A cut above: Acre Station touts quality of service

Published 11:10 pm Saturday, October 16, 2010

Special to the Daily News

Acre Station Meat Farm is a unique family-owned business based in Terra Ceia, but it’s more than that. It’s a local business competing against the Food Lions and Piggly Wigglys — grocery-store chains with more resources.
Ronnie and Richard Huettman inherited the business from their father, Ernst, who came to the area in 1977 from New Jersey. The business started as a custom butcher shop and retail outlet. After their father died in 1987, the Huettmans and their mother, Nancy, continued the business. They opened another store in Williamston in 1987, but it closed in 1997.
Ronnie Huettman currently runs the retail side of Acre Station Meat Farm. He explained that custom meat processing is becoming a bigger trend.
“There is a large concern in the population about food safety. People are losing a certain amount of trust in their food source. It’s not like it was 20 or 30 years ago when people were feeling comfortable. People are not putting a price tag on their meat; they are relating it more to good health,” he said.
Acre Station’s slaughtering and processing operations come under Talmadge-Aiken inspections, which are made daily by a trained meat and poultry inspector, according to the N.C. Department of Agriculture and Consumer Services’ website. As a Talmadge-Aiken facility, Acre Station may ship its products outside of North Carolina. The meat department in retail outlet comes under inspection by the U.S. Department of Agriculture. The inspection process involves sending meat samples to a laboratory where they are tested for diseases such as E. coli or salmonella. Most of Acre’s Station’s samples go to a laboratory in Wisconsin.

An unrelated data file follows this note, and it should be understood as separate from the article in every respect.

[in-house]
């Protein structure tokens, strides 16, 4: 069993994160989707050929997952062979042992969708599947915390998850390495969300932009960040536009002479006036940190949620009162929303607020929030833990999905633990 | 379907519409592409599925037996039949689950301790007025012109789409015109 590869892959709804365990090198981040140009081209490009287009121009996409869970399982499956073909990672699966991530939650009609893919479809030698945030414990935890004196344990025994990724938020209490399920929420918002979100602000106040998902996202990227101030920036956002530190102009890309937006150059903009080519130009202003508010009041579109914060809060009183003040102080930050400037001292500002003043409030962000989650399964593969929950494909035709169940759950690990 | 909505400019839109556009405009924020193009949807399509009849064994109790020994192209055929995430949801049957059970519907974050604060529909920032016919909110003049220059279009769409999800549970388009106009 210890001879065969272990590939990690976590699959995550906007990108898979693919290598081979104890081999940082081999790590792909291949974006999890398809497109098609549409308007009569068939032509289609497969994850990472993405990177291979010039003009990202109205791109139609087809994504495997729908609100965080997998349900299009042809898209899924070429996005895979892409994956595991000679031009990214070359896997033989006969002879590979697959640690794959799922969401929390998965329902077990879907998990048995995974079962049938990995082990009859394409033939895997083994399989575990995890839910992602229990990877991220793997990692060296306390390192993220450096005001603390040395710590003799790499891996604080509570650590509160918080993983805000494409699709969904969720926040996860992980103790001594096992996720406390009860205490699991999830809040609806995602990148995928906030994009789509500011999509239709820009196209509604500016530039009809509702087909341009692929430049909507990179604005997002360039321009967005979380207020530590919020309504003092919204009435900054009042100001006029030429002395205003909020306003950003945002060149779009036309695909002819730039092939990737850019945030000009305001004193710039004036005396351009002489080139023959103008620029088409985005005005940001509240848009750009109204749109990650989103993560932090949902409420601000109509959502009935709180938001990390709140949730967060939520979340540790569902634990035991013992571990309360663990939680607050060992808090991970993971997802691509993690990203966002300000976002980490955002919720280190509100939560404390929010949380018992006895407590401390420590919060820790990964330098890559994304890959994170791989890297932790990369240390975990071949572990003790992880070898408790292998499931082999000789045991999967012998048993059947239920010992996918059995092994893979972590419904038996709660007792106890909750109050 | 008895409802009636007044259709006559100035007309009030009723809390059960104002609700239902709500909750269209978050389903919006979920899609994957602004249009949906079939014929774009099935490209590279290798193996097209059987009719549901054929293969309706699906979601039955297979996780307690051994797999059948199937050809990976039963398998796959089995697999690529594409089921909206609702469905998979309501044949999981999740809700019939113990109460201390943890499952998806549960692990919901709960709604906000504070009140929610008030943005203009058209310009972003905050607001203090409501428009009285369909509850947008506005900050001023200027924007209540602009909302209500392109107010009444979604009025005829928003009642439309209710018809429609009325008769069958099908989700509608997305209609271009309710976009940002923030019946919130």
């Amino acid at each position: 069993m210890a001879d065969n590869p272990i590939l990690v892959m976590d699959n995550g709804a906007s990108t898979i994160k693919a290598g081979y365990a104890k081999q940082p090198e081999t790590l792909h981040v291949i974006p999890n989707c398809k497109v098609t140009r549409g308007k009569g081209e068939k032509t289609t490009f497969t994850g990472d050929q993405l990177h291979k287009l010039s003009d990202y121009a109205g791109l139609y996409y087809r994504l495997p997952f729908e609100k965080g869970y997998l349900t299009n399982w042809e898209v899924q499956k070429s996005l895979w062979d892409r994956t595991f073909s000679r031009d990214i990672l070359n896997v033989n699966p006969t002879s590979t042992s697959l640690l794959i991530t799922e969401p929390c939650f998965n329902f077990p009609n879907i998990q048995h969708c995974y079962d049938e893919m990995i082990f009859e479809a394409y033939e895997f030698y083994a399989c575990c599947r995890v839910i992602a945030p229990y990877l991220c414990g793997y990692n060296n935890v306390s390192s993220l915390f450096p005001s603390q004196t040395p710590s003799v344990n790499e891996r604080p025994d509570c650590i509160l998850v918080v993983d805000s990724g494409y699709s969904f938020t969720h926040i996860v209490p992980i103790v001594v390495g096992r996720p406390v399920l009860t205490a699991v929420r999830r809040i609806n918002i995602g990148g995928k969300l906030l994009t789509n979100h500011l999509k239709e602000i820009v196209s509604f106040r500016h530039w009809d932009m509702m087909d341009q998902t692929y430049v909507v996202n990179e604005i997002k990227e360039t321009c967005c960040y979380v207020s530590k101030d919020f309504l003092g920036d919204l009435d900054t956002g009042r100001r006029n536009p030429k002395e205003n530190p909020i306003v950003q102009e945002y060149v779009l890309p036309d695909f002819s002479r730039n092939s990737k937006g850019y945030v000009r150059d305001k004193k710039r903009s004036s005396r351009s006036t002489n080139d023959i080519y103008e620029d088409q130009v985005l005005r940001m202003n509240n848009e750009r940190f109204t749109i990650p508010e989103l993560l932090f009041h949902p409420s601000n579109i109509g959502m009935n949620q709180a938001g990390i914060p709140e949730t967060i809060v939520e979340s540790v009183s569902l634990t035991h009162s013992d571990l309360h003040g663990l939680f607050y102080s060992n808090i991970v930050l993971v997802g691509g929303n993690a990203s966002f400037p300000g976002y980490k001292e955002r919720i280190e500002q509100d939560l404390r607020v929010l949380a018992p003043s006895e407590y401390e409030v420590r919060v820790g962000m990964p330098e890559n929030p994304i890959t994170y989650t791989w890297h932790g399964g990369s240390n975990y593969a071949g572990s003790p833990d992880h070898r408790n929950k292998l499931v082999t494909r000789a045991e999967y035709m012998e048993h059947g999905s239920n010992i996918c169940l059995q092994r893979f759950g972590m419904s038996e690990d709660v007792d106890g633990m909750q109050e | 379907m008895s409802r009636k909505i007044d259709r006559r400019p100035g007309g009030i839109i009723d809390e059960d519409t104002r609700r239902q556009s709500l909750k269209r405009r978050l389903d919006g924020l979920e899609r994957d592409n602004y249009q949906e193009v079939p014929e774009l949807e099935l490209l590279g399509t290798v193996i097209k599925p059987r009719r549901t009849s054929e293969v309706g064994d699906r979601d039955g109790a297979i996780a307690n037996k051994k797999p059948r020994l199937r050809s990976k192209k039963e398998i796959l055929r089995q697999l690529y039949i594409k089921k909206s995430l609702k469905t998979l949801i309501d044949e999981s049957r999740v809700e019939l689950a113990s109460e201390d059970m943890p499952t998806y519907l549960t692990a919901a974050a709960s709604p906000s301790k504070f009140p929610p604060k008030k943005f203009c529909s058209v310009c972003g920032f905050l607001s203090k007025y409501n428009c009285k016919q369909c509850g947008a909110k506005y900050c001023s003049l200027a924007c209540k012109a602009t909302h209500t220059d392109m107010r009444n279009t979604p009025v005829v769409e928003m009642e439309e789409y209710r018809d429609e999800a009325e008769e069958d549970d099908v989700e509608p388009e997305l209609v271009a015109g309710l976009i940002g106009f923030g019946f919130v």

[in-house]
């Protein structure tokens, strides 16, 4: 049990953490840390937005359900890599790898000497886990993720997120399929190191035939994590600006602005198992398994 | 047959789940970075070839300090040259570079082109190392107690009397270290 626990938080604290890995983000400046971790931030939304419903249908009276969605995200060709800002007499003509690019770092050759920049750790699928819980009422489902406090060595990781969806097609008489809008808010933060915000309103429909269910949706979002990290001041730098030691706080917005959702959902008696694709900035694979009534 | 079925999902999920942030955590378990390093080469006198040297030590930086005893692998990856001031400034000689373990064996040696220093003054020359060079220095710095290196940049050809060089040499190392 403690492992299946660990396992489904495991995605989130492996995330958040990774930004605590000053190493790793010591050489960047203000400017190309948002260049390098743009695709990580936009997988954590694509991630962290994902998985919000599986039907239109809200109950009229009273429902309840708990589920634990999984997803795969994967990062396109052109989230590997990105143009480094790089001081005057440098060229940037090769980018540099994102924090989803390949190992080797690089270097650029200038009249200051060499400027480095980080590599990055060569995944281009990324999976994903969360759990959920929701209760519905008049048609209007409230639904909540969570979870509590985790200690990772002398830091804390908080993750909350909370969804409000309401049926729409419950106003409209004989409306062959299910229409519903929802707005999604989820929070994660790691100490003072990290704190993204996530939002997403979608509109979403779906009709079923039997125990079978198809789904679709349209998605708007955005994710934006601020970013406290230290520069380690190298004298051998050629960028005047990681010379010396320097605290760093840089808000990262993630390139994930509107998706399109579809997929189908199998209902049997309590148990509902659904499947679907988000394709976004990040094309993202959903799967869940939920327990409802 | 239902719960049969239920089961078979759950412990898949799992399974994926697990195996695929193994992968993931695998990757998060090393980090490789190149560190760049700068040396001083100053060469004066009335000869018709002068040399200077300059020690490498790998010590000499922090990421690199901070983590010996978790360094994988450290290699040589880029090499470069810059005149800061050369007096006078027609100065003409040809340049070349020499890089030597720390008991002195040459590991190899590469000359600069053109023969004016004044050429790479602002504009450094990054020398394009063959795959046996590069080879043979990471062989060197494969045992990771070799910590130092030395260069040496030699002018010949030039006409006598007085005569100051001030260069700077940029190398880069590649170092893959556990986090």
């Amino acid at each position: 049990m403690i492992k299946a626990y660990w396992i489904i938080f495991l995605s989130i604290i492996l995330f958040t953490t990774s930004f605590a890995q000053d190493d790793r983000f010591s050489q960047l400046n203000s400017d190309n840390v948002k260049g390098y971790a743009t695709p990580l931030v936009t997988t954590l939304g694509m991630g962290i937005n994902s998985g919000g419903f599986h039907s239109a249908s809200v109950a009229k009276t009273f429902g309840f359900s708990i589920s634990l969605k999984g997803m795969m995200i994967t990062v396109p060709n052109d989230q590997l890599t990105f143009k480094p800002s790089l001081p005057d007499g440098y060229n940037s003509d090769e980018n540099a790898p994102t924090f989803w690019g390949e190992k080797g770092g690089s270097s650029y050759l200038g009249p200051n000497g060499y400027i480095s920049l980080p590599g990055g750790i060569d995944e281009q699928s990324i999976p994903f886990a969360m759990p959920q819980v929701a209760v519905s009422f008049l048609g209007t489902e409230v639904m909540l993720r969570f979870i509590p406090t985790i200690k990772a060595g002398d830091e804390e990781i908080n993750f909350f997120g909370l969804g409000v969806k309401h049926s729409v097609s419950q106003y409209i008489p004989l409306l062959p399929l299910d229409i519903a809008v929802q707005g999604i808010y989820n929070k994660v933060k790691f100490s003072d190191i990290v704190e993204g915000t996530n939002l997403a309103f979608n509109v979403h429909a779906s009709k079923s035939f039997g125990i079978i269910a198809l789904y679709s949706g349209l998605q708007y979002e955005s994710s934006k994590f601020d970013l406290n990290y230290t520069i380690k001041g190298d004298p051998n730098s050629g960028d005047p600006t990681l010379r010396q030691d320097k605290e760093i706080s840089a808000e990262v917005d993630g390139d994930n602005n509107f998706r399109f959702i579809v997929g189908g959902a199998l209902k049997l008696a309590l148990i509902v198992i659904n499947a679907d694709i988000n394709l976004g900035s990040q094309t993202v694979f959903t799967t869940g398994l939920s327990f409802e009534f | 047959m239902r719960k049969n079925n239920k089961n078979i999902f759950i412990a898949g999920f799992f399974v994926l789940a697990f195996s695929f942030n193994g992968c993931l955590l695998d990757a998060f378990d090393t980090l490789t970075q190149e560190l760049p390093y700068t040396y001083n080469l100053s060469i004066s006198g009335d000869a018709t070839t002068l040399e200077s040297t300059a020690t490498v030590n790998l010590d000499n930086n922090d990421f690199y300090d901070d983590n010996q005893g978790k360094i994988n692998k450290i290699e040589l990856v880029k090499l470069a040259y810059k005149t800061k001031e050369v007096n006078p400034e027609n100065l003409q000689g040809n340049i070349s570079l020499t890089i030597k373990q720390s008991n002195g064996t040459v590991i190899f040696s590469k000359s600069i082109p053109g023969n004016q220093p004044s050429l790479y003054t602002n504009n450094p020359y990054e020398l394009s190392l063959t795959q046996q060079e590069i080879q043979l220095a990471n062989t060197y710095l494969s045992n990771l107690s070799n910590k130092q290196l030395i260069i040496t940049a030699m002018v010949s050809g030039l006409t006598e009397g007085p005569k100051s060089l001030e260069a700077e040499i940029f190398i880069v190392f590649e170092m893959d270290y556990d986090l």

Huettman named Wine &Words/BackBay Café, Hog Heaven, George’s Sports and Oyster Bar, Pam’s Place, Whole Town Country Kitchen and Beaufort County Medical Center as some local businesses that buy some of their food from Acre Station.
Huettman said those customers do business with Acre Station because of the quality of service it provides them.
“They physically come here and pick out their purchases. We package that for them to carry back to their restaurant. It is burdensome for people to come over, but they get quality service,” he said.
Acre Station has been utilizing the Internet to enhance and increase its business. Customers may go online and arrange for an order to be delivered to them. Customers usually get their orders one to two days after they have placed it, according to Huettman. Customers from places as far off as Alaska, Hawaii, California and New York have placed orders.
The Huettmans use local news outlets to promote their business. They will appear in a Beaufort County “Meet the Business” advertisement in October, and then on WNCT-TV, which is based in Greenville.
Huettman explained that the future of his family’s business will depend on how they develop their local products.
“What we see that is going to be carrying us into the future is the fact that people are going to want to be building the relationship with the farmer. They want to know where their product is originating from, how it was handled and how it was raised,” he said.